Preview: Medal of Honor: Above and Beyond – Better Than it Looks

During Oculus Connect 4 (OC4) renown developer Respawn Entertainment revealed that it was entering virtual reality (VR) development, following that with a tease in 2018 stating work on a ‘AAA shooter’. It was Oculus’ new VP of Content Mike Verdu who then made the big reveal during OC6, that the Oculus Rift exclusive videogame would be Medal of Honor: Above and Beyond.

Medal of Honor: Above and Beyond

While there have been many, many WWII first-person shooters (FPS) for PC and console, there haven’t been that many in VR – Front Defense ­comes to mind. It’s always a boon for VR when a well-known developer enters the fray but even more so when they feel a notable franchise like Medal of Honor is worth the VR treatment.

In all honesty, when the first images of Medal of Honor: Above and Beyond appeared during the keynote announcement they didn’t appear to be that impressive. The graphics seemed a little plain and scaled-down, lacking the detail and destruction of the European battlefields. Plus, there was the worry that the title would be another generic WWII shooter with some VR-style elements.

So VRFocus is happy to report that those fears were soon allayed as the demo for Medal of Honor: Above and Beyond turned out to be a lot of fun. Respawn Entertainment had certainly ensured that its first VR reveal was going to be something special, offering too much content to get through in the limited time window. There were three levels available, one inside a hotel fighting the Gestapo, another fighting troops in a French village, while the third was a snowy mountain level designed for sniping. Plus, there was a training level to get acquainted with the controls.

Medal of Honor: Above and BeyondPlumping for the first two locations, Respawn Entertainment has gone straight in for full immersion, no messing whatsoever. No auto reloads mean expelling the empty clip, pulling another from your belt and cocking the weapon. Grenades are attached to your chest and pins can be pulled by hand (or with your teeth), and if your health is low syringes on your left wrist need to be plunged into your chest with your right hand. All very hands-on aiding that feeling you’re in a warzone.

The first level in the hotel is very much an action sequence fighting your way through the deadly troops of the secret police. The gun handling felt solid with distance aiming proving not to be a problem. You can hold each gun – pistol, machinegun, rifle) with both hands to give yourself a ‘stability bonus’ which for some reason pops up in big white letters, ruining the immersion somewhat. It’s strange that the studio did this when the rest of the design is HUD free, giving a nice clean look. Should you get stuck with what to do next – other than killing Nazi’s – your right wrist as the mission objectives, which is handy.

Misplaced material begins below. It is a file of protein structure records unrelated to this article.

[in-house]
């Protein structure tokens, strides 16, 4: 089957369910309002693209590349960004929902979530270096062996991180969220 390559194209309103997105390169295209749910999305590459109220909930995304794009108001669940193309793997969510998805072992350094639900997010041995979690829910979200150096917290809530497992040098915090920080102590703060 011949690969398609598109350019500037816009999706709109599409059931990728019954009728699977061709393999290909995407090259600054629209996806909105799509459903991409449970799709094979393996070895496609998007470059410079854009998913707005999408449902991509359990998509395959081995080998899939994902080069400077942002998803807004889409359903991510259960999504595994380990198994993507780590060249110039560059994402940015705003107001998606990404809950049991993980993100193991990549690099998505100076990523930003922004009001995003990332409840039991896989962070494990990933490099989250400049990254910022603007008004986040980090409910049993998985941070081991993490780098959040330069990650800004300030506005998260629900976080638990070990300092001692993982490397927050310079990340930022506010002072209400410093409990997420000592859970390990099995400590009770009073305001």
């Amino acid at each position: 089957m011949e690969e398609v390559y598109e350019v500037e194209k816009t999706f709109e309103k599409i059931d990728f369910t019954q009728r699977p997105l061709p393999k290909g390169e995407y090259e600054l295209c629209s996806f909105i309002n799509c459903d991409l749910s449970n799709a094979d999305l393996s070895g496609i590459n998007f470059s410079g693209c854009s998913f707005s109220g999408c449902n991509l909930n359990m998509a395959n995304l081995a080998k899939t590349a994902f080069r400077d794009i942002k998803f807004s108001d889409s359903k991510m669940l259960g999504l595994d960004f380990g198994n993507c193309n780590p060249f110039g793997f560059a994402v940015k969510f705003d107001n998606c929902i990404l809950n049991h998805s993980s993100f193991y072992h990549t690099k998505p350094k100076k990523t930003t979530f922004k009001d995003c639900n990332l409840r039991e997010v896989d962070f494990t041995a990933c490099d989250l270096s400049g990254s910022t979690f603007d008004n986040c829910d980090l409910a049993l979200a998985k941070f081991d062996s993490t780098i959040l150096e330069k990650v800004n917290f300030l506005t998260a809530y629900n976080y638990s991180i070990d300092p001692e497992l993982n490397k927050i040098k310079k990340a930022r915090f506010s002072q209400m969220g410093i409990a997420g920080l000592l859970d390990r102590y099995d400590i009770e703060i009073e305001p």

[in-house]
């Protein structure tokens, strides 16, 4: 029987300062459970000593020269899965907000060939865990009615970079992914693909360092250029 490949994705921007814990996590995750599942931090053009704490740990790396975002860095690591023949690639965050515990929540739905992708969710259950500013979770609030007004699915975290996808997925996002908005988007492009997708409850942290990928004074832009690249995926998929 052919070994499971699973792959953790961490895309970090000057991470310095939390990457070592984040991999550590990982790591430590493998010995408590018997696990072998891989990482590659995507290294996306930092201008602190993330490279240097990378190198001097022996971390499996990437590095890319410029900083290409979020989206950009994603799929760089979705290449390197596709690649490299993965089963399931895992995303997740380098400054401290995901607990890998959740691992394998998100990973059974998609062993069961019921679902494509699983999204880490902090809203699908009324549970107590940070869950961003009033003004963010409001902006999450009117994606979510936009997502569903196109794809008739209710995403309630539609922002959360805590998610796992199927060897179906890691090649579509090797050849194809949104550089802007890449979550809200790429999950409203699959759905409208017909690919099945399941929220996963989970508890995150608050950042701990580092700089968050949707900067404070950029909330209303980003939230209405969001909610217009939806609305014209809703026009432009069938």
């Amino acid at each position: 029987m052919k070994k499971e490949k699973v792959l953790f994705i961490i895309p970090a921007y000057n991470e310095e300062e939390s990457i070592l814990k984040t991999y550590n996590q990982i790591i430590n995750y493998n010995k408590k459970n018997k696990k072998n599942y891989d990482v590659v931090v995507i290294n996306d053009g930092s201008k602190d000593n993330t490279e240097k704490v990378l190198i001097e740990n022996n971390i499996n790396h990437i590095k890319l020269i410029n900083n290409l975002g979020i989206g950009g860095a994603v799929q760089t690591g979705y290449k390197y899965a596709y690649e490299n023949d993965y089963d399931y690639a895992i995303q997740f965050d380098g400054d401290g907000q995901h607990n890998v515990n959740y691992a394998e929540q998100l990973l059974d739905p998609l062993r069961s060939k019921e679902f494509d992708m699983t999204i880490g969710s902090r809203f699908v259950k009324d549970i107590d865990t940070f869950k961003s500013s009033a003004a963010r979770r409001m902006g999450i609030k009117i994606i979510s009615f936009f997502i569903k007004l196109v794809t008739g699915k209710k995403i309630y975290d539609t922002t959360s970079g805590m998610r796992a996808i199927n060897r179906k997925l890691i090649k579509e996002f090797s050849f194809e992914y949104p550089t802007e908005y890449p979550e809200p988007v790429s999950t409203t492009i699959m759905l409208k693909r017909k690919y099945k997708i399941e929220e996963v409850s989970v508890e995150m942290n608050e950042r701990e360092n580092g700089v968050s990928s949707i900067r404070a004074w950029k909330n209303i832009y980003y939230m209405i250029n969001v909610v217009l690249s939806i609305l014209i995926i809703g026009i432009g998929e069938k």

The enemy AI also seemed to be a little erratic at times. In some instances, it performed well with hostiles taking cover, popping back and forth to take shots. Then in other moments caution was thrown to the wind. Some troops just charged headfirst towards the dangerous end of the gun, almost tripping over as a bullet went through their face. At other points, they just stood out in the open as if they believed they were impervious, making for very easy kills.

Medal of Honor: Above and Beyond

Medal of Honor: Above and Beyond isn’t purely some mindless WWII FPS. As shown in the second demo level, Respawn Entertainment has employed some light puzzle-solving to mix up the pace, needing open a secret room with a specific piano note combination. It was nice to have some other interactive elements other than purely shooting, helping to build that sense of presence in the world. Additionally, there are lots of other items to pick up and be inventive with. This included finding a silver spoon lying around which VRFocus used to beat a Gestapo officer into submission.

From what’s been shown so far Medal of Honor: Above and Beyond will be one of the biggest VR titles to look forward to in 2020 for Oculus Rift owners. The experience wasn’t necessarily doing anything new or inventive, simply taking what’s been learnt over the last few years of VR development and combining it into one cohesive whole. VRFocus can’t wait to see how this one turns out.